12 Questions: Meet Keith Woodruff (USA)

In our 12 Questions blog series, we feature interviews with someone from the crowdSPRING community. For these interviews, we pick people who add value to our community – in the blog, in the forums, in the projects. Plainly – activities that make crowdSPRING a better community. Be professional, treat others with respect, help us build something very special, and we’ll take notice.

We’re very proud to feature Keith Woodruff (crowdSPRING username: Dayshift) today. Keith  lives and works in Akron, Ohio.

1. Please tell us about yourself.

I am an ex ad agency writer and am freelancing now as gRasShoPpEr Communication. (The big and small font is an e.e. cummings thing.) My hobbies are, in this order I suppose, reading and writing, fishing, horror movies, craft beer (all hail Lagunitas) and jogging to run off the beer – and to smooth out the edges. I have two Border Terriers, Otty and Indy, and am haunted by the ghosts of my cats Katie and Paisley. My first love was the ocean, the Pacific, even though during my childhood there the Zodiac Killer was hiding down every path. One of my favorite foods is Blind Robins. I makes em and eats em, much to the disgust of everyone around. (If you have to ask you’ll be sorry.)

2. How did you become interested in writing?

I would have to say reading made me interested in writing. (Have always been an avid reader.) I read Of Mice and Men in high school and was devastated, in a good way if that makes any sense. I thought, if I could ever write a story this gorgeous that would be quite an accomplishment. Then there was the whole Stephen King thing.

3. Who/what are some of the biggest influences on your writing?

… Third base. I think the word play of classic comedy had a big influence on my advertising writing. I remember loving the word gags of Abbott and Costello as a kid (and still do.) as well as Laurel and Hardy and imitated their style of word play whenever I could. Later Steve Martin, George Carlin, Steven Wright, more wordsmiths. I think that that love of word play and sense of humor about language  helped me with some of my best headlines and also makes it hard to get a straight answer out of me—or so I am constantly told.

4. You are a fan of comedians – do you have a favorite comedy album?
Yikes. The last time I bought a comedy record (and it was a record)  I think it was Occupation Fool by George Carlin. Probably would pick that as my favorite “album” though I don’t buy comedy anymore.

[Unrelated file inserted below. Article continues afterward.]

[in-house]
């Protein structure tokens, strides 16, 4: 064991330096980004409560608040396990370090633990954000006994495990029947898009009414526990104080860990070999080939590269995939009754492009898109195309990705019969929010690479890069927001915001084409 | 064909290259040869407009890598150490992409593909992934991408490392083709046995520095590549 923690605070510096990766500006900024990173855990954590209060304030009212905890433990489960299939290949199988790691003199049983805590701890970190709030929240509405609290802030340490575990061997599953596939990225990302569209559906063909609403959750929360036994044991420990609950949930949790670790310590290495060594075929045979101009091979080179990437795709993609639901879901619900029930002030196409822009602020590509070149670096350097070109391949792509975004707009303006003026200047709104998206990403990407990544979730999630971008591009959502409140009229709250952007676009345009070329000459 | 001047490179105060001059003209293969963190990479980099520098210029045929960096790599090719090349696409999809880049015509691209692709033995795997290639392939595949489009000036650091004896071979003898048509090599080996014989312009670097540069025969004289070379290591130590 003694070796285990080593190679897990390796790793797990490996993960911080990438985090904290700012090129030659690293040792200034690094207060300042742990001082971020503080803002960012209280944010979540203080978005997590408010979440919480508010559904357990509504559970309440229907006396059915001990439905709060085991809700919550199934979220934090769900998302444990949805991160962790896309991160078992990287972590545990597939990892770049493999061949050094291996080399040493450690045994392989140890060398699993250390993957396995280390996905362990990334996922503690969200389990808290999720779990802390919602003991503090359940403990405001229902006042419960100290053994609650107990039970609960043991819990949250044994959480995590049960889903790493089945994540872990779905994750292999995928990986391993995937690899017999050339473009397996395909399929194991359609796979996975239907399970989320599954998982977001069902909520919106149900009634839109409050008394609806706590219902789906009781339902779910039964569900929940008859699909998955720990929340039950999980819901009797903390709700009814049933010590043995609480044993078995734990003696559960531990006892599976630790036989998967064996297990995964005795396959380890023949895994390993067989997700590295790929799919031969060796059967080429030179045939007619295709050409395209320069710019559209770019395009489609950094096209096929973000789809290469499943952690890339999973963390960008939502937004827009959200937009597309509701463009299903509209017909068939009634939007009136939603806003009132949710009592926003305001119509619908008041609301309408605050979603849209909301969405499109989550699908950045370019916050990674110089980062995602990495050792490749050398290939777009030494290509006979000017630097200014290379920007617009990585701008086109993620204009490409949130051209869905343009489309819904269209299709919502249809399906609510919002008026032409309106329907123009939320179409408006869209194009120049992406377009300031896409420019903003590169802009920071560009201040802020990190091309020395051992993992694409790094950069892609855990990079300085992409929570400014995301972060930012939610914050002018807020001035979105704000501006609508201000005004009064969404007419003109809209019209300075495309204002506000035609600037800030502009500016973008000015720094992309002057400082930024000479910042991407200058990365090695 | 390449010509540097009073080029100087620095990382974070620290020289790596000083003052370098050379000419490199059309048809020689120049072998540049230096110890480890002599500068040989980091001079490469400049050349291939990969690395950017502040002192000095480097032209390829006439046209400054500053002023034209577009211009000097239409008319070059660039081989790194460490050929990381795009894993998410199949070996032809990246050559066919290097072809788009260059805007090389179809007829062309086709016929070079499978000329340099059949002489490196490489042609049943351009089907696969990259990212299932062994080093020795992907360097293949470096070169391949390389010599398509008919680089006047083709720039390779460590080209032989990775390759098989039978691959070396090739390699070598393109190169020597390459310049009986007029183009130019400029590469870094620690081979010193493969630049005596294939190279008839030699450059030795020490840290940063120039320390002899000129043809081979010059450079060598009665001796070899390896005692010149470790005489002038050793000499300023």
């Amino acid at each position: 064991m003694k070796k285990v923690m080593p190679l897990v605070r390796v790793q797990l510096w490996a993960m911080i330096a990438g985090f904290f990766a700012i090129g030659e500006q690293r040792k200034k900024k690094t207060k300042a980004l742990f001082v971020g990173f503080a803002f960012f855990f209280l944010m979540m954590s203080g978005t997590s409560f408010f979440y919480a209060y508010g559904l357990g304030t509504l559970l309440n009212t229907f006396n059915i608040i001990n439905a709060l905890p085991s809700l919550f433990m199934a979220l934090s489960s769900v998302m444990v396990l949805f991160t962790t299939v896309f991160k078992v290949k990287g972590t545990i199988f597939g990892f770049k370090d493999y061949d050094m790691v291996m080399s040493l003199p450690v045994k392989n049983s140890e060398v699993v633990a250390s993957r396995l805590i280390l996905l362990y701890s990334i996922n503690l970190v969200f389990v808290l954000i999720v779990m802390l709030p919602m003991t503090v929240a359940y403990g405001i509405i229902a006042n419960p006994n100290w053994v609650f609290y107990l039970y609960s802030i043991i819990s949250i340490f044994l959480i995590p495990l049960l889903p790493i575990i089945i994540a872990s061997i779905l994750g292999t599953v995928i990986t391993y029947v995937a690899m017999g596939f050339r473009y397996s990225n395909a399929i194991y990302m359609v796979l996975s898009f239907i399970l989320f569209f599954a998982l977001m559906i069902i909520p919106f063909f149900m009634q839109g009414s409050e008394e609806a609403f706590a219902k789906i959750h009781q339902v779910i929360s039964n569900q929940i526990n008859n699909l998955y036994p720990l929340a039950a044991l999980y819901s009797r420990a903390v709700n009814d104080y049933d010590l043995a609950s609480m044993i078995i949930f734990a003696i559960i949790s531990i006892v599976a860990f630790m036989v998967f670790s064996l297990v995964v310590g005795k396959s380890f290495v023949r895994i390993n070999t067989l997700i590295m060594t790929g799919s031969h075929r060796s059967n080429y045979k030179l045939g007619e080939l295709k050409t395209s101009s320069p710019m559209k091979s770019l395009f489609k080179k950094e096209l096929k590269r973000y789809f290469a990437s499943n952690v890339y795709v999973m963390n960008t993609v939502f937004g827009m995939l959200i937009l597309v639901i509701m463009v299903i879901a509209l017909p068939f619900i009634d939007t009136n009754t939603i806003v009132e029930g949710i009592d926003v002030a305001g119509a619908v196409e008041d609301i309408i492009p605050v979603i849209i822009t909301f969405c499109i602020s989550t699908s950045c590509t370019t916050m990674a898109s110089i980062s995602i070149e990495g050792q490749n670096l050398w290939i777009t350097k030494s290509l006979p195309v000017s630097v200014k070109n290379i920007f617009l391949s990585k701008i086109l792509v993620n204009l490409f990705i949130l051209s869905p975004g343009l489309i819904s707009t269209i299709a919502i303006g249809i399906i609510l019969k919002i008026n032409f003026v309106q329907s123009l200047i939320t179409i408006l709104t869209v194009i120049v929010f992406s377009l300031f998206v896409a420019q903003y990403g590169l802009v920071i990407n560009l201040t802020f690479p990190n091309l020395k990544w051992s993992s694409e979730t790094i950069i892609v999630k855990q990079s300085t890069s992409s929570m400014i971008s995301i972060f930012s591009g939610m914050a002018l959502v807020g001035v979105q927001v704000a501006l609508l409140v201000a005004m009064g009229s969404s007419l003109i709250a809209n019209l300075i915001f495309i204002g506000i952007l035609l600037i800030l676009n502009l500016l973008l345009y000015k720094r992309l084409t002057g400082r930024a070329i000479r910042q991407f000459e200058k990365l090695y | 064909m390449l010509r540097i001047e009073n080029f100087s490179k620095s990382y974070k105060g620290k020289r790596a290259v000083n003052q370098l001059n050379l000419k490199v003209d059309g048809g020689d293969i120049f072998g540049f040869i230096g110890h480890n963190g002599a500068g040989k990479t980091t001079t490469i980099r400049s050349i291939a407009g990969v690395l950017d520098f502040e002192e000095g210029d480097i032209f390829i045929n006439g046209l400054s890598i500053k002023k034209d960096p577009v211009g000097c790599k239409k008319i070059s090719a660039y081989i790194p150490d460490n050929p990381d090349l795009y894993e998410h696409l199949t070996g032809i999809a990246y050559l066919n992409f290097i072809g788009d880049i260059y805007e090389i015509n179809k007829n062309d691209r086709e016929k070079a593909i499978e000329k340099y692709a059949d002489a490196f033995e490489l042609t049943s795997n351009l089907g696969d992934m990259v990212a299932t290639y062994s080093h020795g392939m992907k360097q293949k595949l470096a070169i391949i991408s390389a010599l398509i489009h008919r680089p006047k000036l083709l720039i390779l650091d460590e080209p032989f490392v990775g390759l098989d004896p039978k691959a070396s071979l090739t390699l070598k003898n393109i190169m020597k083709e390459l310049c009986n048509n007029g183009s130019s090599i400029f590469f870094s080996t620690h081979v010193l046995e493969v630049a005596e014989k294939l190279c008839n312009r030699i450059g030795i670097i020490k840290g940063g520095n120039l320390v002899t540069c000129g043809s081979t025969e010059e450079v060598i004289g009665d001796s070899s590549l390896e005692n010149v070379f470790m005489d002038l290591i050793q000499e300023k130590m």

5. What types of writing interest you the most?

Right now, I am lucky enough to be writing quite a few speeches and I really enjoy that. That’s the for pay stuff. For fun, like to read poetry, history, ghost/horror stories. Shameless plug: if you have never read The Willows by Algernon Blackwood, and you like you fiction dark and scary, you are missing out my friend.  Lastly, I love classical Japanese and Chinese poetry.

6. You write ads, ad campaigns, collateral, direct mail, web sites, product descriptions and a variety of general communications. What is most interesting for you?

Without a doubt, I think ad concepts are the most fun you can have doing what I do.

7. What would be your dream ad campaign?
That’s easy.  I would be working on the Naomi Watts account, or perhaps the Satan account. The latter would be a tough sell, but who doesn’t love a challenge.

8. How do you promote your work?

I wear a sandwich board on the corner of Main Street and Exchange and hand out business cards.

9. Please describe your typical work day.

Coffee. House and yard work, 40%; writing and reading, the other 60%.

10. What is your favorite book (or ad/ad campaign)?

Impossible question. If my house ever caught fire, there’s a good chance I wouldn’t get out in time because I would be pacing back and forth in front the book case trying to decide which twelve I should carry out. I can think of several stories that mattered to me a great deal over the years. Flowers for Algernon was one. King Lear. Of Mice and Men. Stephen Crane’s Blue Hotel.

11. I What Stephen King story was best translated to film?
Ah, I wish someone could do a decent film version of any King story.  Of those in circulation, I suppose Misery and Cujo come close to being a fairly true rendering of the story. My favorite book was The Shining, but the whole Kubrick take was way out in left field in my opinion. Scariest book was Pet Semetary and I would love to see the remake do well. (I hear it is up for a re-do).

12. What do you do with your free time?

Play my drums, answer crowdSPRING surveys, try and elevate my wok cooking skills, look for rallies against corporate personhood to attend.


Thanks Keith!